The actual procedure, Alukal says, takes him about “10 to 15 minutes” to perform. The patient is usually out in 45 minutes and Alukal advises two days of “being smart” with limited activity with an ice pack on the affected area. He also warns that patients should take it easy for another two weeks.
So a vasectomy is no big deal unless, of course, you’re the vasectomee. Obsidian’s website tells patients to “return home or to their hotel room immediately upon discharge and avoid strenuous activity or excessive walking for 48 hours. Use an ice pack 20 minutes on and 20 minutes off while relaxing in bed or on your couch for 36-48 hours. Expect mild bruising and swelling but pain should be minimal and easily controlled with Tylenol or your prescription pain medication.”
In March, it’s easy to just relax with games on TV all day and brackets yet to be busted. “Men can say, ‘doctors’ orders, I have to take it easy and sit on the couch for a couple of days,'” Chiles says, “’having beer and chips. It’s doctors’ orders: Be a couch potato.’”
The beer isn’t a problem, she adds, within reason and, of course, as long as the patient is not on narcotic painkillers (and most are not). No wonder the first week of the NCAA tournament is the perfect time to get this taken care of.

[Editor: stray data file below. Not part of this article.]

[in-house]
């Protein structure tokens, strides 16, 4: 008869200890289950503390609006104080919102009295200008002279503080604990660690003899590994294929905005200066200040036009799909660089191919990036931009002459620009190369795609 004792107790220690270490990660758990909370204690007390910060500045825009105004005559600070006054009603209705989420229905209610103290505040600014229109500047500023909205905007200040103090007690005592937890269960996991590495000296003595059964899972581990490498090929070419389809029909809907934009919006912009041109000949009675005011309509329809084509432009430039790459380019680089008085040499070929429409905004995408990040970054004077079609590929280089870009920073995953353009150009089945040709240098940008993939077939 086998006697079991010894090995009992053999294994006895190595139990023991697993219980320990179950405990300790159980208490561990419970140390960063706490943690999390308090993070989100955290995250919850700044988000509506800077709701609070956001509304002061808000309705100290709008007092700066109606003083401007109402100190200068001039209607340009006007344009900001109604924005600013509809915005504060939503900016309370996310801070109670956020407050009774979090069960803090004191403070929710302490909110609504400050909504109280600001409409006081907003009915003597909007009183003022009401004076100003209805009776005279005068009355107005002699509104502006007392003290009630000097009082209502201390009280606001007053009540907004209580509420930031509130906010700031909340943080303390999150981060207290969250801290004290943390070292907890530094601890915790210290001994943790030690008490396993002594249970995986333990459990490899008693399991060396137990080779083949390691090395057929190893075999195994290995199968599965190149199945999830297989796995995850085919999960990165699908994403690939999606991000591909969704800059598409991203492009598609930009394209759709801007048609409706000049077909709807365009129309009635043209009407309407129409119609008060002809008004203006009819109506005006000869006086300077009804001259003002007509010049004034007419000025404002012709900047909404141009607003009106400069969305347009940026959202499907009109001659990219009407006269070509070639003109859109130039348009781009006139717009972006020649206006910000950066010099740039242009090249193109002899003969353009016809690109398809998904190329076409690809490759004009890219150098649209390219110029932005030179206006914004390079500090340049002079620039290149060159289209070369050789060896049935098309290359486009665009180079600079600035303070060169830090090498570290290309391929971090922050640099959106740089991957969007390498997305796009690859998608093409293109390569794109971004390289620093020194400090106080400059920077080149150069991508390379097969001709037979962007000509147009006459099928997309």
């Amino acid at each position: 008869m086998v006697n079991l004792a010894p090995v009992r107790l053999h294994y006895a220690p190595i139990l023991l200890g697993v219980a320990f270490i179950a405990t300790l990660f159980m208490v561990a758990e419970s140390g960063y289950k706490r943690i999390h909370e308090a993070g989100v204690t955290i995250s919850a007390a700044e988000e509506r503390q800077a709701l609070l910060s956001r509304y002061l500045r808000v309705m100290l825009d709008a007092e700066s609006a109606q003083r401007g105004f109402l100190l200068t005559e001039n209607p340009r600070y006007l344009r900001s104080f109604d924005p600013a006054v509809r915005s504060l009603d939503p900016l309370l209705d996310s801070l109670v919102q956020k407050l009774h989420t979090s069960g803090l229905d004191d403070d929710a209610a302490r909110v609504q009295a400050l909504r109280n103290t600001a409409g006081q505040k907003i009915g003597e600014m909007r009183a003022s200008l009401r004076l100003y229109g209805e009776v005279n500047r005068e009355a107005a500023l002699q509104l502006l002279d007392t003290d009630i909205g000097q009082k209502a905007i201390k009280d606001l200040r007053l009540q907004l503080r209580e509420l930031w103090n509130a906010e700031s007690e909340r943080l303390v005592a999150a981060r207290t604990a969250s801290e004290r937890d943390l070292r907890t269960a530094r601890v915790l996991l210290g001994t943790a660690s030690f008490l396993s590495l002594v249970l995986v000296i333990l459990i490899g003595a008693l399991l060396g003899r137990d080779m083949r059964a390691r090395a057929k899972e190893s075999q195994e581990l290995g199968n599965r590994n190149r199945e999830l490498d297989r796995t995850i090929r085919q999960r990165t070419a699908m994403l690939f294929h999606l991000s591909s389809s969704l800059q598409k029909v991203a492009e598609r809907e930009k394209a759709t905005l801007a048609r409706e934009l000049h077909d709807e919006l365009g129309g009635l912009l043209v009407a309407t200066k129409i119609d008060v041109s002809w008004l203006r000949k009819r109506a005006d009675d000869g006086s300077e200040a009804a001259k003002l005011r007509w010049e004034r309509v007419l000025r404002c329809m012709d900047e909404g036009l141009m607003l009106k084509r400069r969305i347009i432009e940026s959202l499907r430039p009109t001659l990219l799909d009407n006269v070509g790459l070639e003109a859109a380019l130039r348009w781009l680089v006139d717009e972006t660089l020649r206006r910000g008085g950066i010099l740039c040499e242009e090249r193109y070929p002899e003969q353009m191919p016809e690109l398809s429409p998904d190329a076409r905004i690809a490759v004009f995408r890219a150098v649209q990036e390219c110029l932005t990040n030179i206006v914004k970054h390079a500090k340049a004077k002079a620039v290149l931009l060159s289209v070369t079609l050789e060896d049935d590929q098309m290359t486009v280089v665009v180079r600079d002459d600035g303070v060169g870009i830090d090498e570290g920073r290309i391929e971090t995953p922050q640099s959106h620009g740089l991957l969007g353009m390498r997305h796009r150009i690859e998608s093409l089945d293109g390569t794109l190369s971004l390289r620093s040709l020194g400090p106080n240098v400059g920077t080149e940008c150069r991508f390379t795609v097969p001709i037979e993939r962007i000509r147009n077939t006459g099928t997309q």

Chiles says that she did “several” vasectomies Wednesday and has had a couple more consultations. “Anecdotally,” she says she sees an increase in the procedure during March, with men beginning to call in February.
Dr. David Gilley, a urologist at Urology of Indiana, told Bob Kravitz at WTHR.com that “we absolutely make extra room for it. It’s a very popular time — now and at the end of the year when deductibles are met. It’s more than double what we normally do.”
Most men choose to have the procedure on Friday, getting a built-in excuse to curl up with an ice pack on a couch all weekend. Athena Research told Kravitz it saw a 41 percent rise in the number of vasectomies performed the first Friday of the tournament last year.
A patient can expect a certain amount of mild trash talking, too. “I’ve had patients show up wearing a Duke shirt not knowing where I’ve trained,” Richman, a devoted Tar Heels fan, said. “I laugh and tell them, ‘I can’t believe you wore that while I’m holding a sharp object next to your testicles.’”
Welp, laughter is the best medicine. Besides, Richman is an experienced doctor who has performed more than 3,000 vasectomies and has not been stopped even by power outages. A little thing like a rivalry isn’t going to stop him, he says, from putting “the patient’s well-being first.”
If all this has you thinking the window has closed on 2017, think again. There’s that whole “tradition unlike any other.”
“It’s not just March Madness,” Alukal said. “There’s the Masters, too.”
Richman says the spike isn’t just limited to the first weekend of the tournament and adds that he has “four or five” vasectomies scheduled for Masters Friday. In addition, his practice offers some Saturday appointments. “There’s a spike on bowl weekends and during football playoffs, too,” Richman said. At GW, Chiles said, “We aren’t seeing that” Masters spike, but the idea got her thinking. “Maybe we should base it on a person’s sport of choice, like World Cup.”